The Little Girl Who Could…The Miracle Baby of 1962

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Lorri-Anne Champagne was born with spina bifida in 1962. She, now 54, shares her journey.

Imagine being the young mother of three sweet little girls, all under the age of six years. Now, imagine being VERY pregnant with a two-week late baby at the same time. You are finally in labour and you’ve got a very bad case of phlebitis. On February 23, 1962, you have an X-ray to find out what is keeping this baby from being born. The results go to the doctor. He decides to wait to give you the news and keeps the information to himself because, “these babies usually die.” Meanwhile, the X-ray shows the baby in full delivery position, head down in the birth canal.

February 24 arrives and the mother is still in labour until 8 pm. The baby is born and Mom is told she has a girl. The nurses, however, don’t let the mother see her baby. The baby is swept out of the labour room and the nurse quickly makes a mental note to contact a priest to be ready to give the last rites since the patient’s chart says “Roman Catholic.”

With utter HORROR, the family doctor tells the baby’s father and grandmother, “Your baby is a girl and, I am sorry, but she has a hole in her back and spine, with the spinal cord sticking out.” He tells them not to hang on to any hope; the baby has what was known as myelomeningocele, or spina bifida, in its worst form. He says IF these babies live at birth, they will certainly die within a few days or a couple of years.

Looking back, we see there was mass confusion for a couple days in the maternity wing at Stephenson Memorial. It was a first: There was a baby girl in the nursery with a hole in her back. All the involved professionals thought there was going to be certain death. The little girl had other ideas!

The doctor finally told my mother everything. Since it was a Saturday, he recommended that if I was still alive Monday, my dad should drive me to Toronto’s “Hospital for Sick Children” to see a children’s neurosurgeon: Enter Dr. E. Bruce Hendricks.

On Monday morning, Dad and Granny took me to Toronto. Mom was being discharged from the hospital, still with phlebitis. Dr. Hendricks checked me and decided I was too small and that Dad should take me home and look after me. He told Dad that he was certain I would die within the two weeks, BUT, if not, he was to bring me back and he would operate if I gained a little more weight. (Hmmm…maybe this is where obesity entered my life.) This shows the difference in decades of education, leading to today’s micro surgeries. In 1962, I was well over eight pounds and I still had to gain more weight, before surgery.

Go figure.

While I was at home waiting for surgery, SickKids nurses had shown Dad how to care for the hole on my back. He rolled donut bandages to place around the hole. He was told that at all cost, DO NOT RUPTURE THAT MEMBRANE, or I could die immediately or get an infection leading to death.

At this time, 54 years ago, there was some proof that children with this severe form of spina bifida could never walk, talk, think, eat or drink on their own or control their bowel or bladder. They were also almost 100% positive they will have hydrocephalus which needs a plastic shunt to drain it, otherwise the head will swell. The child will likely have a tethered spinal cord and a latex allergy. There had been a few patients who lived until 4 or 5 years of age. Most parents agreed that the best place for these children is an ‘institution for the mentally retarded’. You would be able to visit…if you want to!”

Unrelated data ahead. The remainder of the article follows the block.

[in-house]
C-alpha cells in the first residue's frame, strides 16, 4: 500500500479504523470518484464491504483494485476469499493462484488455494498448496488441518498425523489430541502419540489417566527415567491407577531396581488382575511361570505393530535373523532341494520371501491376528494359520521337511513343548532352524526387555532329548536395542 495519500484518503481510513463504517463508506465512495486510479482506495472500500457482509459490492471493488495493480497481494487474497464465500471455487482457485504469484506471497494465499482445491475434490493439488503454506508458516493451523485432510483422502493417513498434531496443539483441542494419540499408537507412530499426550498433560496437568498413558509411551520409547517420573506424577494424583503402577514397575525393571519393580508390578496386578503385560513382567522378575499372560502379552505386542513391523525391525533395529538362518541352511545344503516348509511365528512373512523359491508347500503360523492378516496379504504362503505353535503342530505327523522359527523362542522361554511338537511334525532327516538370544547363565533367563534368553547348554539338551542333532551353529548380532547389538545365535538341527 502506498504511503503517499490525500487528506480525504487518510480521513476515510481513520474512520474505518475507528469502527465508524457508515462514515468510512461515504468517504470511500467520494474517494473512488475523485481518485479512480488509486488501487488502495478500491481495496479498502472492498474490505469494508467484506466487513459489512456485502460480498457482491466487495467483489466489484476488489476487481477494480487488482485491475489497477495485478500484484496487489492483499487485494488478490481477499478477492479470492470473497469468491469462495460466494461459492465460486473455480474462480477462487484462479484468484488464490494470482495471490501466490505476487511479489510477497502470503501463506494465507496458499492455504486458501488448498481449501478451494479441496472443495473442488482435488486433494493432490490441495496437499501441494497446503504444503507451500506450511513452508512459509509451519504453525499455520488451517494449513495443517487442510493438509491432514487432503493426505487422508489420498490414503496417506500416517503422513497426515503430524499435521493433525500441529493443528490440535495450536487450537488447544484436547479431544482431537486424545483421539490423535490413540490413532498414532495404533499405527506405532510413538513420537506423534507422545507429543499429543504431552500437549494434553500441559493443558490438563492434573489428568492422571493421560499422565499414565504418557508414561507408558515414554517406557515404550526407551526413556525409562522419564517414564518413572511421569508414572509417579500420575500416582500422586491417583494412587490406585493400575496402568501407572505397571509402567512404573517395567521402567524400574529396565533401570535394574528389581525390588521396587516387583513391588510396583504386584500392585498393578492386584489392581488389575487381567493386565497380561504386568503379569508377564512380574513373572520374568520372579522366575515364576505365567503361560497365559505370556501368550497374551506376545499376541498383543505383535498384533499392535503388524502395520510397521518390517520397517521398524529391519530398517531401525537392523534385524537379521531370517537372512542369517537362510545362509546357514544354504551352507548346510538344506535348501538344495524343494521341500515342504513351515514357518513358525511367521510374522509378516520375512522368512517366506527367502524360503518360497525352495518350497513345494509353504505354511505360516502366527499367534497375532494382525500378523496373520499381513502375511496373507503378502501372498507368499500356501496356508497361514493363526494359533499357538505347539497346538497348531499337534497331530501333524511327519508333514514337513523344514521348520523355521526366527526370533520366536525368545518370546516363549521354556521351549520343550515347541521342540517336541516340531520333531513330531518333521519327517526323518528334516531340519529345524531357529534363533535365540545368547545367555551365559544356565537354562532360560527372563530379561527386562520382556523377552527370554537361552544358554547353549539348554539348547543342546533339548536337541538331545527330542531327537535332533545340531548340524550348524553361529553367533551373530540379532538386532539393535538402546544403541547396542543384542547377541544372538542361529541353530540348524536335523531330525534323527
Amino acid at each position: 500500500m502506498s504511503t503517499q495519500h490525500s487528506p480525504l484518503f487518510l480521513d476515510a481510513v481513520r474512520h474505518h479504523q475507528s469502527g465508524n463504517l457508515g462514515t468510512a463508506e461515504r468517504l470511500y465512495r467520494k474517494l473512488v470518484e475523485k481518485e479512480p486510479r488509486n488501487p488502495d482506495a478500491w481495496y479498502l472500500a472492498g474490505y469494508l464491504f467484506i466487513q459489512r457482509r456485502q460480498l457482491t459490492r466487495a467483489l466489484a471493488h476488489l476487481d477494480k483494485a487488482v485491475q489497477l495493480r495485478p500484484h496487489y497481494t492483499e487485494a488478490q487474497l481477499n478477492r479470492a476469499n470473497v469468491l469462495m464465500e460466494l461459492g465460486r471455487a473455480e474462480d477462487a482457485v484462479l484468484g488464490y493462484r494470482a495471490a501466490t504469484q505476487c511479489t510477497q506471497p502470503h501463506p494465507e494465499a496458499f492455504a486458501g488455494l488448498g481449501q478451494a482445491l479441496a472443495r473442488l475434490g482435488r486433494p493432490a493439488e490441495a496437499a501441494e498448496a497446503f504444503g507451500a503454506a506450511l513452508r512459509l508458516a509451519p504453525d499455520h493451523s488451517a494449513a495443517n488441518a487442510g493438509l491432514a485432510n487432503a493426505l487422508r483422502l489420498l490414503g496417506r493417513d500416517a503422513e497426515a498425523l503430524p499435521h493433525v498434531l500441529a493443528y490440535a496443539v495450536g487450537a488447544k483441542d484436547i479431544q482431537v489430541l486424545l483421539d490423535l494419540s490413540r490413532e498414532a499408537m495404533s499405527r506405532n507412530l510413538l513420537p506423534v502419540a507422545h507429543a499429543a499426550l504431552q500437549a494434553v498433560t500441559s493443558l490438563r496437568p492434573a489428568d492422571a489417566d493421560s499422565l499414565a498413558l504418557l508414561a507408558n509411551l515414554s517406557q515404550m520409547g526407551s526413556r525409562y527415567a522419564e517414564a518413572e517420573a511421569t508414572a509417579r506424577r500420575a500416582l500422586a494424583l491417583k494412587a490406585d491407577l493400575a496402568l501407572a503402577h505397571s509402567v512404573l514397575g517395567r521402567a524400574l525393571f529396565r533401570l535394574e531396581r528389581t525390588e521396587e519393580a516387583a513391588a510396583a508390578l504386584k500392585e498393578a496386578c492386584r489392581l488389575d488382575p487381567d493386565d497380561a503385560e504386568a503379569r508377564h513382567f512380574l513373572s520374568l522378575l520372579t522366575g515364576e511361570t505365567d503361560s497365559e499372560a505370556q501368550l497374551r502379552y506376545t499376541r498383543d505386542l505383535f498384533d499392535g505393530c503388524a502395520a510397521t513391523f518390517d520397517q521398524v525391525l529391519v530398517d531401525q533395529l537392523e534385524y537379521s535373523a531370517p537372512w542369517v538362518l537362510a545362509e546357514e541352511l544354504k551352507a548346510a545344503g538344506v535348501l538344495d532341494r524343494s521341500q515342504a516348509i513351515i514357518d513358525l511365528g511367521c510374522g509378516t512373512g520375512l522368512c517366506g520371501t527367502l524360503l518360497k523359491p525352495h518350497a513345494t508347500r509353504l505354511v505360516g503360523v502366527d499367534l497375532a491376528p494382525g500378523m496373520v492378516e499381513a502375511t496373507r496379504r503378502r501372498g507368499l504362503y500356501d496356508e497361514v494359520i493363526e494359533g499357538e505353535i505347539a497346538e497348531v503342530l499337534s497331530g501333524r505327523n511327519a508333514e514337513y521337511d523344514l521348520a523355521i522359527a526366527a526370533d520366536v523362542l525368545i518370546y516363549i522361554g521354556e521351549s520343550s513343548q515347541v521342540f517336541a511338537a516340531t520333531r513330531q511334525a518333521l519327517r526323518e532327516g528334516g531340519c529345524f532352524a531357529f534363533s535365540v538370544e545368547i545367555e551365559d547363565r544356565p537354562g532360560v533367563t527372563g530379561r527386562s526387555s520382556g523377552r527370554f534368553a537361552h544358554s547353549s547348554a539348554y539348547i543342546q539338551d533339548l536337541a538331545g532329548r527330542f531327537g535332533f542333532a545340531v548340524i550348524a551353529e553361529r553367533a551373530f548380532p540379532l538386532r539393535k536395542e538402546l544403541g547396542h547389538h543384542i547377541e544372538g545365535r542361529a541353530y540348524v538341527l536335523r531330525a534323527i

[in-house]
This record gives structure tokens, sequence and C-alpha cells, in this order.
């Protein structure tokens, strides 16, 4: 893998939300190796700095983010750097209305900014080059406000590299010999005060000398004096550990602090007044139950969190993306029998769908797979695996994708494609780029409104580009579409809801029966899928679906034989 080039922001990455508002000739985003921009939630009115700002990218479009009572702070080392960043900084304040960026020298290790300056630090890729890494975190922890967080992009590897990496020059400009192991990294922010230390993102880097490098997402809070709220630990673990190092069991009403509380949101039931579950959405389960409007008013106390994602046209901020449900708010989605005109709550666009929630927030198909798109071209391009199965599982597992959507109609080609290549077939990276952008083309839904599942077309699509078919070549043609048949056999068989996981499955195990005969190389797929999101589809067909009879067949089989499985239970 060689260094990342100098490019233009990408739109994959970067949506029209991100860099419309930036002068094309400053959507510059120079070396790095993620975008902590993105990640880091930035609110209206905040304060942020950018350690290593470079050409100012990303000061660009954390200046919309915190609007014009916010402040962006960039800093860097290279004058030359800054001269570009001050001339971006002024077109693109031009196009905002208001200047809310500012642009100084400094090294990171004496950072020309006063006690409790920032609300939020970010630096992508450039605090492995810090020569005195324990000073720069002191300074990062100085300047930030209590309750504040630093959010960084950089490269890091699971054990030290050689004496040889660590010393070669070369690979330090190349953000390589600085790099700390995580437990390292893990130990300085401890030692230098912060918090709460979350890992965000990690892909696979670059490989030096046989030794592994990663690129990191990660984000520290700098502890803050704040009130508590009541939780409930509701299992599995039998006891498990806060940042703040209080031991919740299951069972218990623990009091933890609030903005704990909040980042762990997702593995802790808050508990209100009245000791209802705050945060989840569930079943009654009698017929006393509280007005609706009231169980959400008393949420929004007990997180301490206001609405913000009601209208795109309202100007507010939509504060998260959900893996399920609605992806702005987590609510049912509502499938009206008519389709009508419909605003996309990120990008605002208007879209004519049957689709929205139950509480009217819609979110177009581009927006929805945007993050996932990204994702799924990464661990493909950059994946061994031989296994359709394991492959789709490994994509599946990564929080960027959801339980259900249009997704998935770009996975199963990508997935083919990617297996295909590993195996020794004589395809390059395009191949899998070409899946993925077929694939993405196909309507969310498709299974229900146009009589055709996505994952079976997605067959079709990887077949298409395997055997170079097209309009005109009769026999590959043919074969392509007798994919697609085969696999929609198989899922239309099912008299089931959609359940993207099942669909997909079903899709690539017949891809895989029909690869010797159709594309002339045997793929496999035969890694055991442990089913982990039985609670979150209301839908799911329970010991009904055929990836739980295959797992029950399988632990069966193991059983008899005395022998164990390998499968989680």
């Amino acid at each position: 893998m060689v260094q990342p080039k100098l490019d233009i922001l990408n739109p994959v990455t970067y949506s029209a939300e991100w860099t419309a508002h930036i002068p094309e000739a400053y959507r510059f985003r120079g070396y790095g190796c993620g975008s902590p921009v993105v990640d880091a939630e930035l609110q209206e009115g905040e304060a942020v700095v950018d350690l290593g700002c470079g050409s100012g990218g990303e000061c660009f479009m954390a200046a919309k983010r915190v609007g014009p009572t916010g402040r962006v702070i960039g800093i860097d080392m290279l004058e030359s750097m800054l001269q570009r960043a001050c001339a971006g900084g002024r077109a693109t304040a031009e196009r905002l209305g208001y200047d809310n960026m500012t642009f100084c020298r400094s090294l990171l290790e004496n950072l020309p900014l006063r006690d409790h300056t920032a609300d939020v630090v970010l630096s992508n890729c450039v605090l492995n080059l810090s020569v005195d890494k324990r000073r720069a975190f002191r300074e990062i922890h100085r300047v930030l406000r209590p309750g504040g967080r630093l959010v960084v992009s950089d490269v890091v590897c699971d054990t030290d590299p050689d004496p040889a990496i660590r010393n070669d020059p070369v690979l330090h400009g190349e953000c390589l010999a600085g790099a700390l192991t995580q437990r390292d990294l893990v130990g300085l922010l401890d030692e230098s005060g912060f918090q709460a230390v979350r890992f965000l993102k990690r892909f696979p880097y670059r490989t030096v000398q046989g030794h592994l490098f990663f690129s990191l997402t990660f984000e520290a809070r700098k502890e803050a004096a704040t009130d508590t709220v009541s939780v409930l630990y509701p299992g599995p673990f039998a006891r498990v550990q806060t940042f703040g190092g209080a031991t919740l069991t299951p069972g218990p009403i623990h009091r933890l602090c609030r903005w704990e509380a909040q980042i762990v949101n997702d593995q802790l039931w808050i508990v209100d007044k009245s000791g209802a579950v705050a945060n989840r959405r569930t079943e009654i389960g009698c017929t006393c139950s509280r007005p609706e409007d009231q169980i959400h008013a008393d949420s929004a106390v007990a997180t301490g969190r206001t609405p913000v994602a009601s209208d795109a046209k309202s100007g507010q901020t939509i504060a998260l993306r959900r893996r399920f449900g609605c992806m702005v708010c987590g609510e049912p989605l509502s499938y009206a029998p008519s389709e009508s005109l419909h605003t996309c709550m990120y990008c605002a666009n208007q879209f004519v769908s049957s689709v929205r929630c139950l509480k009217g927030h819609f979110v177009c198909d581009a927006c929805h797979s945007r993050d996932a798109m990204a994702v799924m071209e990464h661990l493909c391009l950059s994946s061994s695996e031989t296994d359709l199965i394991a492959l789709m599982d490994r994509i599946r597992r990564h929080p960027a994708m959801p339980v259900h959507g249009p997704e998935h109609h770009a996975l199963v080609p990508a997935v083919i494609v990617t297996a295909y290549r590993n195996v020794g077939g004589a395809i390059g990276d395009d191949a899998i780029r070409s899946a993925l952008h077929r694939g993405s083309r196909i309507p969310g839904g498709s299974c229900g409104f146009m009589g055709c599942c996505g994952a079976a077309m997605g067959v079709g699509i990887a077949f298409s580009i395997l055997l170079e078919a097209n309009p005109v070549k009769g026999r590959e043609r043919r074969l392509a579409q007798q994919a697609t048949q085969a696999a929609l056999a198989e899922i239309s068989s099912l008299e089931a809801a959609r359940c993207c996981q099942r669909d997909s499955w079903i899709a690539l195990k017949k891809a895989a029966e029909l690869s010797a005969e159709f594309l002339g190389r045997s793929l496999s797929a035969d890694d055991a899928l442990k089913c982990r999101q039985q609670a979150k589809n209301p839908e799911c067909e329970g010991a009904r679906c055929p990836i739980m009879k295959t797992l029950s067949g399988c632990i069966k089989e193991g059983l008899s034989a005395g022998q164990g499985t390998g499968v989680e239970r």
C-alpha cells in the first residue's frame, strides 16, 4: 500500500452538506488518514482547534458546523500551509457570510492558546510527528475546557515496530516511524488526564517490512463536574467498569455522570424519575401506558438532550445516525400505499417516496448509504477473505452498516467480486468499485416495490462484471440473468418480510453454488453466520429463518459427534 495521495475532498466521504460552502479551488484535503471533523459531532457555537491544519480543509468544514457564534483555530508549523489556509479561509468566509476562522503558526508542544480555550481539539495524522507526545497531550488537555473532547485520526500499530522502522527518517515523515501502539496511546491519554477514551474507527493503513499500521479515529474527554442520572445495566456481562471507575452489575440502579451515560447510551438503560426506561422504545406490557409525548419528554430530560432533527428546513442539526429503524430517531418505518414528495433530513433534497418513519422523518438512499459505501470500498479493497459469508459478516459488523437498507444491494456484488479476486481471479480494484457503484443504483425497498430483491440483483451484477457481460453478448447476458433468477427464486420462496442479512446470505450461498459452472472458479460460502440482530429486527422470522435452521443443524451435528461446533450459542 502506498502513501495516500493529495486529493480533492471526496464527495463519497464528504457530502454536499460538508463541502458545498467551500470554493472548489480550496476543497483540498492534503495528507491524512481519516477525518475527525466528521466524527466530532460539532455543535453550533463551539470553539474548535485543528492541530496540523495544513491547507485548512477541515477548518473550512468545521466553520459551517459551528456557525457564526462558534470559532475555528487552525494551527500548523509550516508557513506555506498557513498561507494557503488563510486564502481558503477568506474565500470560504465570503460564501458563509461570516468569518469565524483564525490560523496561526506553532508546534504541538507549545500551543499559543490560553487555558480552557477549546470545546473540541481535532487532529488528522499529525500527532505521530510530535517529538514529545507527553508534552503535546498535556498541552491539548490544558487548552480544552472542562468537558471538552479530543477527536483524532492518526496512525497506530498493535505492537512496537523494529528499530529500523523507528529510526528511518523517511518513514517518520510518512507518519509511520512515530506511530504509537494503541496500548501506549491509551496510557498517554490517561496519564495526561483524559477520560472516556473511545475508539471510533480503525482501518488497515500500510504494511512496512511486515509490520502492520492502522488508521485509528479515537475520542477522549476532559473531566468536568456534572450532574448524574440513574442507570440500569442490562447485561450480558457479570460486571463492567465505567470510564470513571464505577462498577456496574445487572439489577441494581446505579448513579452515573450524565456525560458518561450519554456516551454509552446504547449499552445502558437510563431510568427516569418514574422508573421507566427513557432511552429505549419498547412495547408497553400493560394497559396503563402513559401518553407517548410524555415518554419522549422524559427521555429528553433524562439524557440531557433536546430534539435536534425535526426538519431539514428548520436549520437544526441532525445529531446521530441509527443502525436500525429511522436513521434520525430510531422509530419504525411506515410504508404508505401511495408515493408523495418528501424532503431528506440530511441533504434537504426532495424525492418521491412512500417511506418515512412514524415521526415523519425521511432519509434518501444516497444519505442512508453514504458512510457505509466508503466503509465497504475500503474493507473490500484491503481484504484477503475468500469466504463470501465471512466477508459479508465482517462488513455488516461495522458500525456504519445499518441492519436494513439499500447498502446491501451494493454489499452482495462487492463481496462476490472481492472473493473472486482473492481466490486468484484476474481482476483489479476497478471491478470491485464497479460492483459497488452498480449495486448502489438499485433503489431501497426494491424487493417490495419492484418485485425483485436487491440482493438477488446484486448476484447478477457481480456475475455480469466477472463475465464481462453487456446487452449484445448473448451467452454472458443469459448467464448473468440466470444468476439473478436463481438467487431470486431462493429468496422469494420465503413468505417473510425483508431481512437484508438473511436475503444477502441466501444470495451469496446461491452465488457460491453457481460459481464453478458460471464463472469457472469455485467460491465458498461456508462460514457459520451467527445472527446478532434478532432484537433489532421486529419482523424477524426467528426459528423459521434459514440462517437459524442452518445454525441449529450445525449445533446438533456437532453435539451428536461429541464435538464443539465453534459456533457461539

Garden Hose Shunts
When Dad took me back to Sick Kids two weeks later, Dr. Hendricks took me in for surgery. He had to push down the two vertebrae that were involved in the rupture, at the region of L4 & L5 in the spinal column. It was also discovered that I had hydrocephalus. In years past, they had drilled holes in the head to relieve the fluid pressure, but by 1962 there were ventricular shunts, which were like a plastic garden hose watering the inside of the body. There were also new Lumbar Peritoneal (LP) Shunts, doing the same work, but the garden hose, in my case, was watering my body from the bottom of my spine. IT WORKED.

Dr. Hendricks provided these analogies for me when I was old enough to understand. He was the most wonderful man to ever grace my life…other than Dad. He saved my life. To my parents and me, Dr. E. Bruce Hendricks really was a “miracle worker.”

Life must have been devastatingly sad around our house, I suppose. My wonderful mom had been told, “Don’t get close to her. Don’t love her and just get her out of your mind, because she is sure to die.” She never even got to hold me in the beginning. They say your first bonding is always mother and child. Well, this time it was a little girl starting life bonding with her daddy! I must give credit to my maternal grandmother as well. She came from her home in Northern Ontario to help out with me. For this reason I believe I had a special bond with Granny. At least, I’d like to think I did.

At home, there were also three older sisters waiting for their baby sister to come home, with great anticipation. I guess it was difficult – trying to educate my family and public about my birth defect, when all the professionals keep telling my parents I was still not going to live long.

After a couple of surgeries, an LP shunt and over a 100 stitches, just to pull all the skin together on my back to cover the hole (not to mention the stitches used under the skin for the surgeries themselves) and lots of hospital time, my parents finally took me home from the hospital more than six months after my birth.

Of course in 1962, they could not promise the moon. Mom and Dad were told there was no way to know what motor skills, if any, would present (i.e., talking, limb motor function, holding my head up) and they were certain I could not hold my bowel or bladder. My parents were ready for my life to be filled with diapers – Ha! Fortunately, disposables had just been invented…yay me! I hated rubber pants. They were hot and uncomfortable on my cute, but fat little legs…the elastic on them was heavy, too.

The medical team consensus was that I would likely pass away before I left infancy. My family prayed and followed every bit of advice, instructions and care plans about how to take the best care of me – for as long as I lived, however short it might be.